In the Gita (IX. 7-8), Krishna says (Swami Gambhirananda translator):

O son of Kunti, all the beings go back at the end of a cycle to My Prakrti. I project them forth again at the beginning of a cycle.

Keeping My own Prakrti under control, I project forth again and again the whole of this multitude of beings which are powerless owing to the influence of (their own) nature.

And in Gita VIII. 19:

O son of Prtha, after being born again and again, that very multitude of beings disappears in spite of itself at the approach of night. It comes to life at the approach of day.

And in Gita XVIII. 60-61:

Being bound by your own duty born of nature, O son of Kunti, you, being helpless, will verily do that which you do not wish to do owing to indiscrimination.

O Arjuna, the Lord resides in the region of the heart of all creatures, revolving through Maya all the creatures (as though) mounted on a machine.

In the Gospel if Sri Ramakrishna, Ramakrishna Paramahamsa says (Chapter 9 – Advice to the Brahmos and available here - http://www.belurmath.org/gospel/chapter09.htm):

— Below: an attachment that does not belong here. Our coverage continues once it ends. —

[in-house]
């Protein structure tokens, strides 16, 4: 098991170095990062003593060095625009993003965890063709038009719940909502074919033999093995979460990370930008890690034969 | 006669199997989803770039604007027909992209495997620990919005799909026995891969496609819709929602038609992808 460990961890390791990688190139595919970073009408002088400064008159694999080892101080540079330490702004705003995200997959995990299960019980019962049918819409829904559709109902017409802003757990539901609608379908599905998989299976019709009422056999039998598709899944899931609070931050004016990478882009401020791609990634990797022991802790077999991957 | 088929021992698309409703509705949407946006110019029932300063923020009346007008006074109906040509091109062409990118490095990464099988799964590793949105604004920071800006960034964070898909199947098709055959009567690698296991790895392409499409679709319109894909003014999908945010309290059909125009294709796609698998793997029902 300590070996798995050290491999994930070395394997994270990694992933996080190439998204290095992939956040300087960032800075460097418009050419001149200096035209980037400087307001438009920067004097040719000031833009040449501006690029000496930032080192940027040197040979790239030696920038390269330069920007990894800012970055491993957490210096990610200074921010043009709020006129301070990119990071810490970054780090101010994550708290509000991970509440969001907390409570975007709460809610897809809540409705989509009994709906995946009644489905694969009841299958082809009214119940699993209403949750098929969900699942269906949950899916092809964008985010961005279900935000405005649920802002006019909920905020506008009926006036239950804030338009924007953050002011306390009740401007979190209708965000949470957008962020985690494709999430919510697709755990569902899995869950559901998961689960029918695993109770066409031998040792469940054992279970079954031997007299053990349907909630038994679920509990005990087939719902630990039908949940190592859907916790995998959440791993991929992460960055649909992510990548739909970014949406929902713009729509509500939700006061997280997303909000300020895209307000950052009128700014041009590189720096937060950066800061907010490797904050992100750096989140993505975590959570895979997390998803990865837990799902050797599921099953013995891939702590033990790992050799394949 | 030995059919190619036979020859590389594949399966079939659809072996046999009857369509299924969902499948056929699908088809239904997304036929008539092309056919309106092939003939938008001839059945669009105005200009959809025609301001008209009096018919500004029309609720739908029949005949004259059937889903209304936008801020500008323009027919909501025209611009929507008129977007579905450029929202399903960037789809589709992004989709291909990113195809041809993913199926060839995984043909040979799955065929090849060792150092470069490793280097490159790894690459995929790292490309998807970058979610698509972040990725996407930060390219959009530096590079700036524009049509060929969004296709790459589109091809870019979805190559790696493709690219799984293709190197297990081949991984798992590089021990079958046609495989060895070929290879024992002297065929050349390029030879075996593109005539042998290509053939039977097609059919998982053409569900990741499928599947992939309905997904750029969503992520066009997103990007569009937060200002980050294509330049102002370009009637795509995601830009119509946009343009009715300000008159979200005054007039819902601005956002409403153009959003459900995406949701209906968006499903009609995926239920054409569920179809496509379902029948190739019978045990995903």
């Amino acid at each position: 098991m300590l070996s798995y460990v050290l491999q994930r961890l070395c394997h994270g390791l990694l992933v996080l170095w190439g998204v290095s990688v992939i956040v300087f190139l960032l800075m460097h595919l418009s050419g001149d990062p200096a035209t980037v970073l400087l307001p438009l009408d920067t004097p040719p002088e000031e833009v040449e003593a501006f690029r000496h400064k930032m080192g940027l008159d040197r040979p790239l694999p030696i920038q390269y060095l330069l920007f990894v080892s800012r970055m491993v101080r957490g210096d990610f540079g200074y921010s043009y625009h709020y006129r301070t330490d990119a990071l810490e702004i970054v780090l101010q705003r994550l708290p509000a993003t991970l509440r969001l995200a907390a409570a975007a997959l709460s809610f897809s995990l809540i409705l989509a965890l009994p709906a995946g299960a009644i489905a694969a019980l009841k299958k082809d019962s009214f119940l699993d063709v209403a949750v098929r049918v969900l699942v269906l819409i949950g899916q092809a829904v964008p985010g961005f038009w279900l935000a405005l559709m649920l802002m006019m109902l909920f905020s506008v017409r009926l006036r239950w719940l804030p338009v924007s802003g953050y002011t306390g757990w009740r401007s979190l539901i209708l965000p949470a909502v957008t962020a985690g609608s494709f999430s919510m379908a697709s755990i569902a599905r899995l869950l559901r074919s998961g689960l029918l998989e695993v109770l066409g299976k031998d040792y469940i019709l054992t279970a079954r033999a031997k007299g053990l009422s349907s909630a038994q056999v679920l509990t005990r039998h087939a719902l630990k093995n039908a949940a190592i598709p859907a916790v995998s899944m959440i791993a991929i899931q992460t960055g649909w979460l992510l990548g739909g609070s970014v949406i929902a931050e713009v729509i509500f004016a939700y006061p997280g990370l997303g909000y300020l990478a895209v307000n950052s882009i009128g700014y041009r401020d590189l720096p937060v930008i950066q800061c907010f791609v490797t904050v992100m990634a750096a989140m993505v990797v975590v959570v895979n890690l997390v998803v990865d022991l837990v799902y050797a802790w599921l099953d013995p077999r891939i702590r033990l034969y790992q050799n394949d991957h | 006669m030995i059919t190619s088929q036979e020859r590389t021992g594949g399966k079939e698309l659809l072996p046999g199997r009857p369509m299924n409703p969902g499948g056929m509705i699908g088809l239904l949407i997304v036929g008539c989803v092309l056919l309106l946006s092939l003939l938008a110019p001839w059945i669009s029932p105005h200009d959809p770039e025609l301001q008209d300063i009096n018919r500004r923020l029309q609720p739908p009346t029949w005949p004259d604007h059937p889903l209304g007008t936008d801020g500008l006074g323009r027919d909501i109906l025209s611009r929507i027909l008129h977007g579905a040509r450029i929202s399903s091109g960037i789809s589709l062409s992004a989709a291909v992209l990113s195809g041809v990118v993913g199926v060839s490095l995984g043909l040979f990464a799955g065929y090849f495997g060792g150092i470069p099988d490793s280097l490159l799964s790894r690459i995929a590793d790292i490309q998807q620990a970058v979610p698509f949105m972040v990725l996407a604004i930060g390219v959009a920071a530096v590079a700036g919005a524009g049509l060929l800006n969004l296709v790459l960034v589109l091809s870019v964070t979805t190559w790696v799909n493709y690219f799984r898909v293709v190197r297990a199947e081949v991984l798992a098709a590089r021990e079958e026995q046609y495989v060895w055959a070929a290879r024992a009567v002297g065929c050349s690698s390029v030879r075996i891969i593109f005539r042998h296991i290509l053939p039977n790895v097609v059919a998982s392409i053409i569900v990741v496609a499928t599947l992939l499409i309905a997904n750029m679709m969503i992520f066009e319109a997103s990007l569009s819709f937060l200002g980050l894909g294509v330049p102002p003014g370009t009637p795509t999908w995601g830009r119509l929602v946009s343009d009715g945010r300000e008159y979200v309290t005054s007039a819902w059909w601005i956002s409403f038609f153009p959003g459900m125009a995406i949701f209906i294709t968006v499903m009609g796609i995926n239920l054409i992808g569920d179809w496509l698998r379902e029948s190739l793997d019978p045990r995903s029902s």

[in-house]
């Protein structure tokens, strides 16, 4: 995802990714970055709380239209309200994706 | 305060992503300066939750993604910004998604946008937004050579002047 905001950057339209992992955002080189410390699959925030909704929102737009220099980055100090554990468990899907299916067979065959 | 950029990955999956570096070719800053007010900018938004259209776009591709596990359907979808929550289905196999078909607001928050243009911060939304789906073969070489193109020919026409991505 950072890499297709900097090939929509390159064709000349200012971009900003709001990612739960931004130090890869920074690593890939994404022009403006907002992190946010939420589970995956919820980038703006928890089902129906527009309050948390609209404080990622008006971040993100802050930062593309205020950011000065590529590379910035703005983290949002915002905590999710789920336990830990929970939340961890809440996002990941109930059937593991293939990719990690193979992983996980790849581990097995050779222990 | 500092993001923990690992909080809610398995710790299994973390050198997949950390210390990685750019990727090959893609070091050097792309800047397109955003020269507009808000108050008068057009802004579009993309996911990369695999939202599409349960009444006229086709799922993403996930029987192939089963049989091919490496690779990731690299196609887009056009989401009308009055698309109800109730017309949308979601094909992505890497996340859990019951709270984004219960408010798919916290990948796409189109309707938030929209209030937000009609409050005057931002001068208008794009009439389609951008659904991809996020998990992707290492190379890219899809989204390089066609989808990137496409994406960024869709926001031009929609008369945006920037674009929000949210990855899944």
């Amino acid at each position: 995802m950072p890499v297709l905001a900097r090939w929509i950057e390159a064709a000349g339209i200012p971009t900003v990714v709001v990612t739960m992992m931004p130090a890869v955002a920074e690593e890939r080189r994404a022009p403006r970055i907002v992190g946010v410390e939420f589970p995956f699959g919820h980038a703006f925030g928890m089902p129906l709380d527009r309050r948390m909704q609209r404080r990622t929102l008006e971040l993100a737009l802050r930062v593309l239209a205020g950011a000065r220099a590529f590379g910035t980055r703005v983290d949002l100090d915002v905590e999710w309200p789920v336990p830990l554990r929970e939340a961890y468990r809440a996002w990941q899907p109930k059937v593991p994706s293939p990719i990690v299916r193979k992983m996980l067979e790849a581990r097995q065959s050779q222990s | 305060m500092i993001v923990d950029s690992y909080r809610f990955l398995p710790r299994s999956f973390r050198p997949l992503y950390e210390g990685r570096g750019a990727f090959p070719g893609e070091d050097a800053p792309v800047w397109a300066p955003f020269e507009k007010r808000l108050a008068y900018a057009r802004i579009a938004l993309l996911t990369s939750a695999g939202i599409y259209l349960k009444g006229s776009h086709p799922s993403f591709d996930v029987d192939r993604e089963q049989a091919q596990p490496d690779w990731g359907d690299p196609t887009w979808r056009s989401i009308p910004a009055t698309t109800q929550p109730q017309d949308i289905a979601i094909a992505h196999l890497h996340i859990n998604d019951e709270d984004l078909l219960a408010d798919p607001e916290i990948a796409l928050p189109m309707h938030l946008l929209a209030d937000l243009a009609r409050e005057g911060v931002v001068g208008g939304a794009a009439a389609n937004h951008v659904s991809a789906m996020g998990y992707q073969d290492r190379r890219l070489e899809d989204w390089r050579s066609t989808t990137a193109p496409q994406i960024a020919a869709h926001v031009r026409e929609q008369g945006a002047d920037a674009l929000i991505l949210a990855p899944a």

VAIDYANATH: "Sir, I have a doubt. People speak of free will. They say that a man can do either good or evil according to his will. Is it true? Are we really free to do whatever we like?"

MASTER: "Everything depends on the will of God. The world is His play. He has created all these different things-great and small, strong and weak, good and bad, virtuous and vicious. This is all His maya, His sport. You must have observed that all the trees in a garden are not of the same kind.

"As long as a man has not realized God, he thinks he is free. It is God Himself who keeps this error in man. Otherwise sin would have multiplied. Man would not have been afraid of sin, and there would have been no punishment for it.